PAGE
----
By Eric Wearne In Teacher in America, Jacques Barzun writes that, “In theory, the printed book should have technologically annihilated the teacher, for the original ‘lecture’ was a reading from a costly manuscript to students who could not afford it.” Clearly, that has not been the case. Barzun was talking about new educational technologies (decades ago), and while teachers are not likely to be “annihilated” by new technology in the near future, schooling will likely look very different, and very soon. In his 2011 book Getting Smart, venture capitalist and a former school superintendent Tom Vander Ark makes a case for changing our views of schooling to keep pace with new technologies. He argues for a blend of… View Article

Status Quo 1, Students 0

By Kelly McCutchen The Georgia House of Representatives today voted down a Constitutional Amendment clarifying the state’s role in education. This was in response to the Georgia Supreme Court’s ruling last year giving local school boards exclusive control over education. The amendment would also have rescued the hundreds of students in high-performing public schools authorized by the state over the last few years – schools that are doomed to go out of business without a long-term solution. The arguments against the amendment included concerns about diverting money away from local school systems and that giving parents the opportunity to choose an alternative school would impinge upon local control. Although it sounds like a debate about allowing vouchers for private schools,… View Article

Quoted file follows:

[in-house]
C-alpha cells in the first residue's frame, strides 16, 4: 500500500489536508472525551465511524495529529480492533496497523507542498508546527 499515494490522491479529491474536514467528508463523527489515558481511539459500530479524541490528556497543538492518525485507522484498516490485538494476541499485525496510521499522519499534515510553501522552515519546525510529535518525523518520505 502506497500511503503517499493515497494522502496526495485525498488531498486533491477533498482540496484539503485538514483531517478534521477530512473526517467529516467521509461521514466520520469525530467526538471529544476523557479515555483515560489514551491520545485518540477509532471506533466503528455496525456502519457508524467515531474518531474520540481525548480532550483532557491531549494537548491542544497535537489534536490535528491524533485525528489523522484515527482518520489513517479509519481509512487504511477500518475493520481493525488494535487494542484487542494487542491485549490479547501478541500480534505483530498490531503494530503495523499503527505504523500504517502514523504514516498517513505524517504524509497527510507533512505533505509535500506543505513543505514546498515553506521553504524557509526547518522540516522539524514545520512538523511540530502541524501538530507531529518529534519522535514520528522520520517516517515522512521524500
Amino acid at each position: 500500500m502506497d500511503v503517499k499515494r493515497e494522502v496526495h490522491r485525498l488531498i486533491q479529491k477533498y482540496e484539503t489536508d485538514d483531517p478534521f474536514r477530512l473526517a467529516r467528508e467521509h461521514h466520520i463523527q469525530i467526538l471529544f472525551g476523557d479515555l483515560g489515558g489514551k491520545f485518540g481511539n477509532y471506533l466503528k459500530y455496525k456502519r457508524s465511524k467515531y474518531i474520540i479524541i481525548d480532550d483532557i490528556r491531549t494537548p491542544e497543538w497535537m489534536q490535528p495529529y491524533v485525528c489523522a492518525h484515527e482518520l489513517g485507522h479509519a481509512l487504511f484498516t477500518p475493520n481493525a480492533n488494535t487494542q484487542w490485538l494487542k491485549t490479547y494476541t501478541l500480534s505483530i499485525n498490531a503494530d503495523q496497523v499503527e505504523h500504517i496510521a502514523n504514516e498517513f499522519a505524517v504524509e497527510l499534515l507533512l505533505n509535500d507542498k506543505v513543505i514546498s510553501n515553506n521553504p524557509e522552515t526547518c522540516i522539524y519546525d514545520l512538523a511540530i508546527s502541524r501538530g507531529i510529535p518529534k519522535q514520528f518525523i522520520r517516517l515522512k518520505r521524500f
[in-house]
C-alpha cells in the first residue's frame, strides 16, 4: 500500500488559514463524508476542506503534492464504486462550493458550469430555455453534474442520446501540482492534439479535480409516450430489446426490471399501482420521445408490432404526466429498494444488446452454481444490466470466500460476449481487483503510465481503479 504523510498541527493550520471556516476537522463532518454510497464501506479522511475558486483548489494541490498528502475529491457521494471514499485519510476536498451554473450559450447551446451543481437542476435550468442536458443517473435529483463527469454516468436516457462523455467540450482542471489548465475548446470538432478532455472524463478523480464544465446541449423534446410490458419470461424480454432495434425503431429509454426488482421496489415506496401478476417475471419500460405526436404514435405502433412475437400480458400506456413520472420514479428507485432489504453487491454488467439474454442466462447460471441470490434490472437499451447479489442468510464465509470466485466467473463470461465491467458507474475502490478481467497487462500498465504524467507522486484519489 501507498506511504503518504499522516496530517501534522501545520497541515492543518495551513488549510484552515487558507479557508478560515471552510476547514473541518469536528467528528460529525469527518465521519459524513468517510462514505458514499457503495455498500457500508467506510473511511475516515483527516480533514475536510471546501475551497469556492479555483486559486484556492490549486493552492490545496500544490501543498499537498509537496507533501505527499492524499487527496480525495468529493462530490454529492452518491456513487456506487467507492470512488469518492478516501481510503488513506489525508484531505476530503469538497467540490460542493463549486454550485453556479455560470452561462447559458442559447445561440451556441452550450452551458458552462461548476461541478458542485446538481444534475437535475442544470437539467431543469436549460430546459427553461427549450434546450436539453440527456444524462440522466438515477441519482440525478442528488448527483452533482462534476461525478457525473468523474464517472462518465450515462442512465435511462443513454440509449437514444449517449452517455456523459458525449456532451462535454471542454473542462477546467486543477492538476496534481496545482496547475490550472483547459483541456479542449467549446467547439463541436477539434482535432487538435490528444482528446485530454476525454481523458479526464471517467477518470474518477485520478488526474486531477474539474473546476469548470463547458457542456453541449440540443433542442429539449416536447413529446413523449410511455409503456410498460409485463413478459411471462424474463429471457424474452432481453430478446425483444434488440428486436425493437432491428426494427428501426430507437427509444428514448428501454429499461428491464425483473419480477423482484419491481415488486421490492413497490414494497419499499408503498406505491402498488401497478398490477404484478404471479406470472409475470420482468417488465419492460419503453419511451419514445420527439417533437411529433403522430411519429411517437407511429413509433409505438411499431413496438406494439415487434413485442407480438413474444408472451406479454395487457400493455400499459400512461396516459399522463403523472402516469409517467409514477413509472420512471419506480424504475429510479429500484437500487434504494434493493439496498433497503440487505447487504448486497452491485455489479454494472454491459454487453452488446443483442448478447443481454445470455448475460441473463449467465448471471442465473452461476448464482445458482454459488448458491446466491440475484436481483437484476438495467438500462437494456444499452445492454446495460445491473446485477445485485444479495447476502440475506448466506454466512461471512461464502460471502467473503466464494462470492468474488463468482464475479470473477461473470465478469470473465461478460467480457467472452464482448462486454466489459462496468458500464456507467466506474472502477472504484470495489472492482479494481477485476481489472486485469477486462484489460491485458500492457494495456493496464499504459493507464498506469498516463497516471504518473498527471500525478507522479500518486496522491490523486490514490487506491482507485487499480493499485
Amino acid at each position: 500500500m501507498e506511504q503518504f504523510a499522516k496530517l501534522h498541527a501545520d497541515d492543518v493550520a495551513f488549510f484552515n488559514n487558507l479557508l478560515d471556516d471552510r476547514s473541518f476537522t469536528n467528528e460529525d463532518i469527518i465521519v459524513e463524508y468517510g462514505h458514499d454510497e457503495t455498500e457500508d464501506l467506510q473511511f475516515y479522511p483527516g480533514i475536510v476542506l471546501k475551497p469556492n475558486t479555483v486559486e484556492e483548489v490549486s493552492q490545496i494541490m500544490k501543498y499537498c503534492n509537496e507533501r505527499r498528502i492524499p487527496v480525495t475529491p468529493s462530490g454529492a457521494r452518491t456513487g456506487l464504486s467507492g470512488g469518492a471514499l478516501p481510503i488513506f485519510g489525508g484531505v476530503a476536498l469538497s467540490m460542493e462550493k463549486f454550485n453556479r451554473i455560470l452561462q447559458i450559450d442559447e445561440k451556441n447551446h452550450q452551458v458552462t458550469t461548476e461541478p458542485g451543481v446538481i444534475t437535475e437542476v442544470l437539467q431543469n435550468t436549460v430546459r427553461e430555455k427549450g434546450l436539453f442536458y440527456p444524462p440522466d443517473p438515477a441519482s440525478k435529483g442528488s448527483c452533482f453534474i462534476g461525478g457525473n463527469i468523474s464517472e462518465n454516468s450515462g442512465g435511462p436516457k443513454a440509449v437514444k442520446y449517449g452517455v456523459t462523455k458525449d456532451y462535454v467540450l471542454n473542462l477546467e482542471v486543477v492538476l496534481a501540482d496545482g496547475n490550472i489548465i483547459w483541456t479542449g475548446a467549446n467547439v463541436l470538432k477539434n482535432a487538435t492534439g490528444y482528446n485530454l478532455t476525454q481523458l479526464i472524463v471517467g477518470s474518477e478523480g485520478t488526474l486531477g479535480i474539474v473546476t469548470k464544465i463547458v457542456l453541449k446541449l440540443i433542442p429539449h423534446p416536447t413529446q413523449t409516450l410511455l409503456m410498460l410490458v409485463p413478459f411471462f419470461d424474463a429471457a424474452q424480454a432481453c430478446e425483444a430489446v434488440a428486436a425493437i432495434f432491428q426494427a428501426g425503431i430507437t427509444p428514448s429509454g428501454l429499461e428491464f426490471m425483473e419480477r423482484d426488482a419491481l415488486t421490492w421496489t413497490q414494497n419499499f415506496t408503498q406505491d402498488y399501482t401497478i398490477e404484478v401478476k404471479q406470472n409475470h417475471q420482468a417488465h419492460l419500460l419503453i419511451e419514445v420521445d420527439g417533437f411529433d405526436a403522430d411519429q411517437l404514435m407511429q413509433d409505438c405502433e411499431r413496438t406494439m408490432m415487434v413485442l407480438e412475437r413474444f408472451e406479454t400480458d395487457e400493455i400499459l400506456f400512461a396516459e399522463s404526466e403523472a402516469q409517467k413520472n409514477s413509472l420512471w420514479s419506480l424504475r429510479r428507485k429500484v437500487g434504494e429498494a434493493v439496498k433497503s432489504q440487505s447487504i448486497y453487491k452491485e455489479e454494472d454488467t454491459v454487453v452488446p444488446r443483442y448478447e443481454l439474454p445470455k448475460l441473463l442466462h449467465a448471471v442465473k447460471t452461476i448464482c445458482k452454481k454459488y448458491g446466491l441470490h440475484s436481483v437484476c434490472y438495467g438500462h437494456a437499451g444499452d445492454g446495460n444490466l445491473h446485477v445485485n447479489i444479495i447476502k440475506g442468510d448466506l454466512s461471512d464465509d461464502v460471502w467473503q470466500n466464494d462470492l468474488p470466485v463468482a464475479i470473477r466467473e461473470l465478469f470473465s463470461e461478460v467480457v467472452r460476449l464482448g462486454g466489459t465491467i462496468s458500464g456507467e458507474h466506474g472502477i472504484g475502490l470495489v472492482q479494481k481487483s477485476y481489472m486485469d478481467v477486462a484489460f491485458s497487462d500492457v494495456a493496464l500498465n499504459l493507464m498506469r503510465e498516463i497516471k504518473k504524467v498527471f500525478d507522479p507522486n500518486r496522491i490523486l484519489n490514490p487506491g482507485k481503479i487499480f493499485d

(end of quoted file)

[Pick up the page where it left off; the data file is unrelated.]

Must Georgia Families Wander Another 40 Years?

During the fifteen years that I have been working on the cause of education reform in Georgia, there have been many times when opponents of expanded parental choices in K-12 education have insisted that reforms must take place within the context of local public school systems.  Yet, when asked, these individuals never have an answer to the question of how long families must wait for this internal reform to occur.  My recent research indicates that they have been waiting quite a long time. Forty years ago, the Taconic Foundation, which was an early supporter of the U.S. civil rights movement, commissioned a study by the Institute for Community Studies at the City University of New York on the fledgling community… View Article
MACON – Hundreds of charter public school advocates who traveled here last week heard Apple founder Steve Jobs remembered, discussion about a proposed national legal defense fund to help protect charter schools that are under legal assault and they heard a glimpse about what might come after No Child Left Behind. But if they were hoping to hear about a resolution to who can authorize charter schools in Georgia, that wasn’t happening. Georgia – once considered a national leader in alternative authorization for charter schools – took a significant step in another direction — some say backward — in May when the state Supreme Court ruled that the Georgia Charter Schools Commission was unconstitutional. The decision returned authorization solely to… View Article

The Foundation’s Criminal Justice Initiative pushed the problems to the forefront, proposed practical solutions, brought in leaders from other states to share examples, and created this nonpartisan opportunity. (At the signing of the 2012 Criminal Justice Reform bill.)

Governor Nathan Deal more quotes